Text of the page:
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NCJRS Abstract

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NCJ Number: 228252 Find in a Library
Title: Stress Management Research at the Ontario Police College
Journal: The Police Chief  Volume:76  Issue:8  Dated:August 2009  Pages:112-114,116,121
Author(s): Irene Barath
Date Published: August 2009
Page Count: 9
Type: Report (Study/Research)
Format: Article
Language: English
Country: United States of America
Annotation: This article reviews two research studies conducted at the Ontario Police College (Canada), one that focused on stress in policing and the implications for performance in operational settings and another that addressed the strategies that experienced police officers use to manage self-identified stressors in their work and personal lives.
Abstract: The overall conclusion of the first study was that the level of physiological stress experienced by study participants did not affect their performance, even though the simulated operation was sufficiently stressful to cause significant elevations in heart rate and cortical levels; however, variations in performance indicated that the lower the level of social support available, the more difficulty an officer would have in dealing with critical events that occur on the job. A Firearms Training Simulator was used to put 84 police recruit volunteers through a specially designed simulation intended to mirror a realistic operational situation. Study participants were videotaped during the simulation exercise, and their performances were assessed independently by three police college instructors after the training program was completed. In the second study, the survey of experienced police officers indicated they were still passionate about their work, having sustained their commitment to serving their communities and protecting the public from harm. Still, they were frustrated by perceived inequities in the administrative procedures of their agencies. They identified career success as receiving systemic acknowledgment through promotion. They consistently identified internal stressors and the administrative aspects of the job as creating the most significant stress. The final analysis of the findings has identified a list of specific sources of stress for officers and the coping strategies used to deal with stress in positive ways. The study, which was conducted online from November 2005 to November 2007, obtained input from 218 experienced police officers. 13 notes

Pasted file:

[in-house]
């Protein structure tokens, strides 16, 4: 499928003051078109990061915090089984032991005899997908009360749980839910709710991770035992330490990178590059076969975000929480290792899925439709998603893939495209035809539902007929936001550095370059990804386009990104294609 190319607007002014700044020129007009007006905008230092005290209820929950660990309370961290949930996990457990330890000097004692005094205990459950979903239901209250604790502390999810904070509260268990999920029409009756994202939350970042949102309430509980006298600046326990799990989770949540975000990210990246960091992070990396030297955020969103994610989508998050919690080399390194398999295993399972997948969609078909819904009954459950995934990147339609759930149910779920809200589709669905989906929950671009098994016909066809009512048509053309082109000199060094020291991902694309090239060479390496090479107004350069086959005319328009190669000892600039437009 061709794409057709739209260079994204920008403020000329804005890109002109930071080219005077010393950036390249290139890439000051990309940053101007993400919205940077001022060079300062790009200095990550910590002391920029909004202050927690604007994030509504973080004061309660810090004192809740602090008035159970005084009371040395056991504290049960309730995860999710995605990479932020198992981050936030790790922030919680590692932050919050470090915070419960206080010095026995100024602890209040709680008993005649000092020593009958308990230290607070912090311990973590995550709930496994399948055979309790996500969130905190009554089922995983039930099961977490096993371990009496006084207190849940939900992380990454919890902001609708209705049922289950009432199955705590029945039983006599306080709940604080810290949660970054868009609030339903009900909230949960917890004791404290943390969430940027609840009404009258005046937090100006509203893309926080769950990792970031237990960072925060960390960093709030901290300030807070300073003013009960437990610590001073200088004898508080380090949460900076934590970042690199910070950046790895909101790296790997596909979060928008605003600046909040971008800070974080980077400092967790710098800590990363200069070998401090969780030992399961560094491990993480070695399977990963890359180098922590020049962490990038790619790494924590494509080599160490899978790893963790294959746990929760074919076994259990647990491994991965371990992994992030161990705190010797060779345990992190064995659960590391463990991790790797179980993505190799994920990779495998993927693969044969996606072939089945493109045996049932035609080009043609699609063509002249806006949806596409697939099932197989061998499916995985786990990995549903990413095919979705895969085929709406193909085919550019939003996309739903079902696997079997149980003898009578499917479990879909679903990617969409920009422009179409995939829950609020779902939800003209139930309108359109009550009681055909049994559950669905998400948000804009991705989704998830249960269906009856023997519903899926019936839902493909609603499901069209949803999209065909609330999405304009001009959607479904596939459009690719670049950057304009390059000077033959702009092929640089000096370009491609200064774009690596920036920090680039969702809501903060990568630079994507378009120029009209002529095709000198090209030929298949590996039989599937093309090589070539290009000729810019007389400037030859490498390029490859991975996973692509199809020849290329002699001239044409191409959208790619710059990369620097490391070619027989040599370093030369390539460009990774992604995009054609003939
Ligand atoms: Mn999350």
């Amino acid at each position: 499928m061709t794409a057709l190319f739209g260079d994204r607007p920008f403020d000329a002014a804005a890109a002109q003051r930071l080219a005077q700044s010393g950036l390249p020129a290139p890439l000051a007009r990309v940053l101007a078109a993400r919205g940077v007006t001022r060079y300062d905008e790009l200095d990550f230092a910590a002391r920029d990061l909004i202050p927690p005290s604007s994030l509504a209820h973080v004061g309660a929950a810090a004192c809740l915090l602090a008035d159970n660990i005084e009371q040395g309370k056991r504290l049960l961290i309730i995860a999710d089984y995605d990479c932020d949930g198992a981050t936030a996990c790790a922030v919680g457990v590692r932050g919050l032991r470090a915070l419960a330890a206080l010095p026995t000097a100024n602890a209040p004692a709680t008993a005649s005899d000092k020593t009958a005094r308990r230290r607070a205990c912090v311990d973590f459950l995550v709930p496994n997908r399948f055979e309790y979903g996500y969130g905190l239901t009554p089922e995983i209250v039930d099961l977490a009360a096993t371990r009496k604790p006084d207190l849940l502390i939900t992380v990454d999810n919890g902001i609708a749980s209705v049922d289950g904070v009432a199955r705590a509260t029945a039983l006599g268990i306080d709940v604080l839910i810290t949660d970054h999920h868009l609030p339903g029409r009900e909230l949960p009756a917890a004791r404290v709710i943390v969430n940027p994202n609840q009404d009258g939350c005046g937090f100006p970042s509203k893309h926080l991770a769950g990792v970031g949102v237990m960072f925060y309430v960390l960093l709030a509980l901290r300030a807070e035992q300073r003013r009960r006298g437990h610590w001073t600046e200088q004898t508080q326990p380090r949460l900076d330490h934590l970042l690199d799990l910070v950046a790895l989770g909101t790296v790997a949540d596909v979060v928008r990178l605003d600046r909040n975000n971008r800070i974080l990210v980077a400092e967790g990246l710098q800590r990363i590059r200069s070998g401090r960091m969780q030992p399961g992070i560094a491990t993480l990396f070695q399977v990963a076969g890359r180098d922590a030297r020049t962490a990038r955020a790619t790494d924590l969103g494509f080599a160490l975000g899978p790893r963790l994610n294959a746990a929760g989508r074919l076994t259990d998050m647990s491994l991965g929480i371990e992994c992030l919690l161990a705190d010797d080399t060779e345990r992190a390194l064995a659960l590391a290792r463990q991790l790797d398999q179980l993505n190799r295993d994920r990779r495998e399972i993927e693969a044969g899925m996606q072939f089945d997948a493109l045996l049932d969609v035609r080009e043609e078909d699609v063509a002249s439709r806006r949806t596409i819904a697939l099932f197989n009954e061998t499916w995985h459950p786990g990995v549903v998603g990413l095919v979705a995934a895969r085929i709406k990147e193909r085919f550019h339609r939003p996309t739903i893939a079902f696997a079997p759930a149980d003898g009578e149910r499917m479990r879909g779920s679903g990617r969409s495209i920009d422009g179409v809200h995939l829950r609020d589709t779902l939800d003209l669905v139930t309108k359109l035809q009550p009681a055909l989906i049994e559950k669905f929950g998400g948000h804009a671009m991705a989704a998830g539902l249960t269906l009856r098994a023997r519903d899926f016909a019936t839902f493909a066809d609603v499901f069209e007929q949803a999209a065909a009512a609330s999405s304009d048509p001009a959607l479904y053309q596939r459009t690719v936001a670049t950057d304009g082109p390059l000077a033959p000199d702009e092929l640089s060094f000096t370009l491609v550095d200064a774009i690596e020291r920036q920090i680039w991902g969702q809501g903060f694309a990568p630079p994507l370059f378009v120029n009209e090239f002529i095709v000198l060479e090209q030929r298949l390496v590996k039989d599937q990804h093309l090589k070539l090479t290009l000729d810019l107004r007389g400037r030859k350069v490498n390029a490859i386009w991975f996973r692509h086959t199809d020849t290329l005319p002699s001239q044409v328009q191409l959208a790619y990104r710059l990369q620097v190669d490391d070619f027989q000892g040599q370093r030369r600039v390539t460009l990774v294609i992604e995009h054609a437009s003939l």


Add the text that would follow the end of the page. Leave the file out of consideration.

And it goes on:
Main Term(s): Police work attitudes
Index Term(s): Canada; Foreign criminal justice research; Foreign police; Police occupational stress; Police performance evaluation; Police research; Police training performance; Stress management
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